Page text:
The Christian Philosopher & Metaphysician: A Series of Tracts, to be Composed of Reviews & Essays Upon Anthroposophy, & Its Correlative Subjects

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J.S. Staples, 1852
 

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Página 32 - Created half to rise and half to fall; Great lord of all things, yet a prey to all, Sole judge of truth, in endless error hurled, The glory, jest, and riddle of the world...
Página 32 - The proper study of mankind is man. Placed on this isthmus of a middle state, A being darkly wise, and rudely great: With too much knowledge for the sceptic side, With too much weakness for the stoic's pride, He hangs between; in doubt to act, or rest; In doubt to deem himself a god, or beast; In doubt his mind or body to prefer; Born but to die, and reasoning but to err; Alike in ignorance, his reason such, Whether he thinks too little, or too much...
Página 38 - Go, wondrous creature.' mount where science guides; Go, measure earth, weigh air, and state the tides: Instruct the planets in what orbs to run, Correct old time, and regulate the sun; Go, soar with Plato to th...
Página 20 - Know then thyself, presume not God to scan, The proper study of mankind is man. Placed on this isthmus of a middle state, A being darkly wise, and rudely great: With too much knowledge for the sceptic side, With too much weakness for the Stoic's pride, He hangs between; in doubt to act, or rest; In doubt to deem himself a God, or beast...
Página 15 - Some place the bliss in action, some in ease, Those call it pleasure, and contentment these...
Página 33 - Why should ye be stricken any more ? ye will revolt more and more : the whole head is sick, and the whole heart faint. From the sole of the foot even unto the head there is no soundness in it; but wounds, and bruises, and putrifying sores : they have not been closed, neither bound up, neither mollified with ointment.
Página 13 - Here, then, is the only expedient from which we can hope for success in our philosophical researches : to leave the tedious, lingering method, which we have hitherto followed ; and, instead of taking, now and then, a castle or village on the frontier, to march up directly to the capital or centre of these sciences, to human nature itself, which being once masters of, we may everywhere else hope for an easy victory.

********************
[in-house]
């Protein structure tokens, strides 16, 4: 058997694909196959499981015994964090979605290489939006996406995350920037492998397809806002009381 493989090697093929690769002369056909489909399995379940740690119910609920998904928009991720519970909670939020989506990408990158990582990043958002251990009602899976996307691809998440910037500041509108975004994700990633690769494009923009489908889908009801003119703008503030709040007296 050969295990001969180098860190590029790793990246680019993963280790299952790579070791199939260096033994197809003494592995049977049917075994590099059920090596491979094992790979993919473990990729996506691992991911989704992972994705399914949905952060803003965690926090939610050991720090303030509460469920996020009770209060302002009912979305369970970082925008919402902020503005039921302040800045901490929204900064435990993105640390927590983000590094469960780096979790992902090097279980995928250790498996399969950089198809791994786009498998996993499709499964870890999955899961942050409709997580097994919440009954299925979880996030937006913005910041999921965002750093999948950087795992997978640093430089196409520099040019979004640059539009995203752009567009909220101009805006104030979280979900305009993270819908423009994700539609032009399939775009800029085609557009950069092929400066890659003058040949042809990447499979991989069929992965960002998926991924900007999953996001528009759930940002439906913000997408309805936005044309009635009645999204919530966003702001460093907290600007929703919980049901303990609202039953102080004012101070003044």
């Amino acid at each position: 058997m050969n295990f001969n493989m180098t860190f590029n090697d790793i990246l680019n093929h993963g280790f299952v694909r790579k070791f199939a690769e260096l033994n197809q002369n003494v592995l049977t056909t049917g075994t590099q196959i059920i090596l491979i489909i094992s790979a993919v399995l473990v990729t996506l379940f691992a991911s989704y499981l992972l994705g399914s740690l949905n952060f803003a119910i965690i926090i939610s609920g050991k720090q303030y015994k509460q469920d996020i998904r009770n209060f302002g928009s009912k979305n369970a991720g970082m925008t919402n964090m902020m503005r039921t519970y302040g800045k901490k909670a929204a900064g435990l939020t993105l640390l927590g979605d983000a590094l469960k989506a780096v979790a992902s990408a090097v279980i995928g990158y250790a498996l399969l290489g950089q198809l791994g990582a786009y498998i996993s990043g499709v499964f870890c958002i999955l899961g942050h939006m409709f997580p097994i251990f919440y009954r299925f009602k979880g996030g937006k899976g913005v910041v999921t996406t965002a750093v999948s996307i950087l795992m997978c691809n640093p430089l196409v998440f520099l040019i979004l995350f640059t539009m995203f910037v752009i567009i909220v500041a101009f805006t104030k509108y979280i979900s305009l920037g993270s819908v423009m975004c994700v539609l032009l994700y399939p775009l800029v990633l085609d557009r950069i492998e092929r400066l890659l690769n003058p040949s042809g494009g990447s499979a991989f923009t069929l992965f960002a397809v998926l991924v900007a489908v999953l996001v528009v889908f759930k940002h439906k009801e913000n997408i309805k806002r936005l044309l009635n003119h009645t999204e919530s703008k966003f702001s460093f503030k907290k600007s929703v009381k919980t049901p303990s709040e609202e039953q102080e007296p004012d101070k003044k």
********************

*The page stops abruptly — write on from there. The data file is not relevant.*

Página 13 - Tis evident that all the sciences have a relation, greater or less, to human nature; and that however wide any of them may seem to run from it, they still return back by one passage or another. Even mathematics, natural philosophy, and natural religion are in some measure dependent on the science of man, since they lie under the cognizance of men and are judged of by their powers and faculties.
Página 38 - Plato to the' empyreal sphere, To the first good, first perfect, and first fair; Or tread the mazy round his followers trod, And quitting sense call imitating God ; As eastern priests in giddy circles run, And turn their heads to imitate the Sun, Go, teach Eternal Wisdom how to rule— Then drop into thyself, and be a fool!
Página 22 - All these things being considered, it seems probable to me that God in the beginning formed matter in solid, massy, hard, impenetrable, moveable particles, of such sizes and figures, and with such other properties and in such proportion to space as most conduced to the end for which he formed them...

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